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I got thru the FUD stage by looking over my budget again and again to make sure I didn't miss anything. At first I had failed to account for things like house and car repairs and other buffers, but it didn't take long before I felt it was as solid as I could make it given there's never going to be total certainty.

As far as running out of after tax money at 63, I don't see the issue. You can either start taking SS then, or start slowly draining your IRA, or both. Sounds like you have a huge chunk in your IRA, and once you account for the taxes, it's just like any other money at that point. Just because you don't have to take it doesn't mean you can't.
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Old 04-14-2012, 05:56 AM   #10
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Added bold... not yet ER, but...

How is longevity in your family and your personal health? I've played with ages 85 - 100 as no one in my family lived pass 84 or so, no males beyond 70, but I don't want to run out of funds.

Compare the can spend to your expected retirement budget? Is it close or will you have a surplus? When I pull the plug, I'm targeting a 'comfortable' budget, but have a reasonable 'barebone' budget, the gap allows me to be ok. Also, you'll have options with SS if need be.

Still uncomfortable, have a few adult beverages, but your 'can spend' amount listed can result in a good lifestyle for many, YMMV base on your expenses.


Quote:
Originally Posted by Lisa99 View Post
... The plan paramaters are for the plan to end at 105 years old (so we'll basically never outlive our money). The plan shows that we can spend $97k/year before taxes which is well above a 4% SWR for the first 12 years of the plan before SS kicks in. Firecalc shows a similar spending ability.

What I'm not sure I'm comfortable with is that we run out of after tax money when I'm just 63 years old. I know that ORP is great at optimizing spending to reduce taxes, but how do you get over the fear of seeing a source of income hit zero so early in retirement?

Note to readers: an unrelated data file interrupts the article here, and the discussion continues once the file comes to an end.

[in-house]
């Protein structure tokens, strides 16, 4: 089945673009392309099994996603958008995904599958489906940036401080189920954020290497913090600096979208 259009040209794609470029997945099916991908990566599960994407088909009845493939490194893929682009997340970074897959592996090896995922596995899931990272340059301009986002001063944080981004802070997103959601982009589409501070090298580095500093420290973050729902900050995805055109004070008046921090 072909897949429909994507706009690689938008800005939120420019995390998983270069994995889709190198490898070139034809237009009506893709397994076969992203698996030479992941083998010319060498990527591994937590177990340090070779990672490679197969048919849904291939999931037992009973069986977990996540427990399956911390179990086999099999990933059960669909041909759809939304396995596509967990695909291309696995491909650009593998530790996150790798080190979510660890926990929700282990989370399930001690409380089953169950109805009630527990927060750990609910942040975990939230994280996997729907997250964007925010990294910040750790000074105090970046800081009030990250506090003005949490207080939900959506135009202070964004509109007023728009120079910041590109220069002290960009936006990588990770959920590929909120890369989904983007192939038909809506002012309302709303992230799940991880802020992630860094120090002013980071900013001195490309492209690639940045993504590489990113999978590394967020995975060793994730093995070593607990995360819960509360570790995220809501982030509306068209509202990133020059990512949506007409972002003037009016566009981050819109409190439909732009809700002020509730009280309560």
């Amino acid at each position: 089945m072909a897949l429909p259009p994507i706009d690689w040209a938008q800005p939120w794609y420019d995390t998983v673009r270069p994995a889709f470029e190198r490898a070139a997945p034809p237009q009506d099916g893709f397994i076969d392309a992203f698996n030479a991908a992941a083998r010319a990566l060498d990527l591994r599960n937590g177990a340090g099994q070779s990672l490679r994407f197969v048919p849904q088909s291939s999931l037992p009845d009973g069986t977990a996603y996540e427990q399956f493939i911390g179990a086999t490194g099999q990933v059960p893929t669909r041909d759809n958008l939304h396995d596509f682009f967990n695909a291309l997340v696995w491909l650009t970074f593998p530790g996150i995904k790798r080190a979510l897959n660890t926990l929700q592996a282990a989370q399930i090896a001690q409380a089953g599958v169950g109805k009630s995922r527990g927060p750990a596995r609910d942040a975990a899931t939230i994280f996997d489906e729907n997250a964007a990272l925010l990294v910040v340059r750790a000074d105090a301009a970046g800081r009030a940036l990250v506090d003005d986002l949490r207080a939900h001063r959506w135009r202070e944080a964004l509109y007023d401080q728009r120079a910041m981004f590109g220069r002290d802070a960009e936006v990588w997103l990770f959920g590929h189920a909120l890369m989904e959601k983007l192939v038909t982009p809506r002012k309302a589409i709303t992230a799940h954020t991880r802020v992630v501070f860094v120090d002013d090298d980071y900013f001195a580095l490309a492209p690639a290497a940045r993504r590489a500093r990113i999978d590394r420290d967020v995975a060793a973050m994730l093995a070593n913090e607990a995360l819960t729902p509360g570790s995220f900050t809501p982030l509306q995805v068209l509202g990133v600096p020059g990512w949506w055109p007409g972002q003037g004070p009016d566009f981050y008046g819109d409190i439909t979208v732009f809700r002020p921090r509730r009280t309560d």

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Old 04-14-2012, 05:58 AM   #11
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1) I would run other online calculators and see where and why the differences in analyses are 2) build a year by year, month by month WR analysis (especially around 62, 67, and 85+) 3) if I am still not comfortable, I continue working.
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Originally Posted by Lisa99 View Post
I just ran the ORP calculator and got quite a surprise, which I'm not sure I'm comfortable with.
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Old 04-14-2012, 09:08 AM   #12
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You may want to look at your asset allocation across your taxable/tax-deferred accounts and see if you would be comfortable with the remaining allocation once you spend down your taxable accounts. If not, starting to adjust that now rather than later might help you feel more comfortable with the spending level. The source of income is the financial asset, not whether it is in a taxable or tax-deferred account.
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Old 04-14-2012, 09:20 AM   #13
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Quote:
Originally Posted by Lisa99 View Post
I just ran the ORP calculator and got quite a surprise, which I'm not sure I'm comfortable with.

The plan paramaters are for the plan to end at 105 years old (so we'll basically never outlive our money). The plan shows that we can spend $97k/year before taxes which is well above a 4% SWR for the first 12 years of the plan before SS kicks in. Firecalc shows a similar spending ability.

What I'm not sure I'm comfortable with is that we run out of after tax money when I'm just 63 years old. I know that ORP is great at optimizing spending to reduce taxes, but how do you get over the fear of seeing a source of income hit zero so early in retirement?
I've found that the basic ORP result is slightly more optimistic (generous?) than FIRECalc. That is before adjusting for taxes since FIRECalc is before taxes. When I run the Monte Carlo feature ORP gives a different median (50% of cases greater than that value) and to get 95% confidence the spending level is significantly below FIRECalc's 95% confidence value. After all this, I don't know how to compare the two calculators and I'm not sure what ORP is really telling me.

Bottom line to your question -- We all get one chance in this life to "buy your ticket and hold on for the ride." You will never know all the variables that will make your plan fail or succeed. You and any significant other needs to decide when the time is right and go for it.
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Old 04-14-2012, 09:44 AM   #14
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But when you transfer it from TIRA to Roth you have to pay taxes, right? So you don't want to convert a lot at one time, right? What's the strategy most of you use for this?

I'm in a very high marginal bracket now...and still working..so I cannot (nor would I want to for tax reasons) convert my 401k to a TIRA, and then to a Roth now.....but after FIRE I may want to do this.

Suggestions on the process?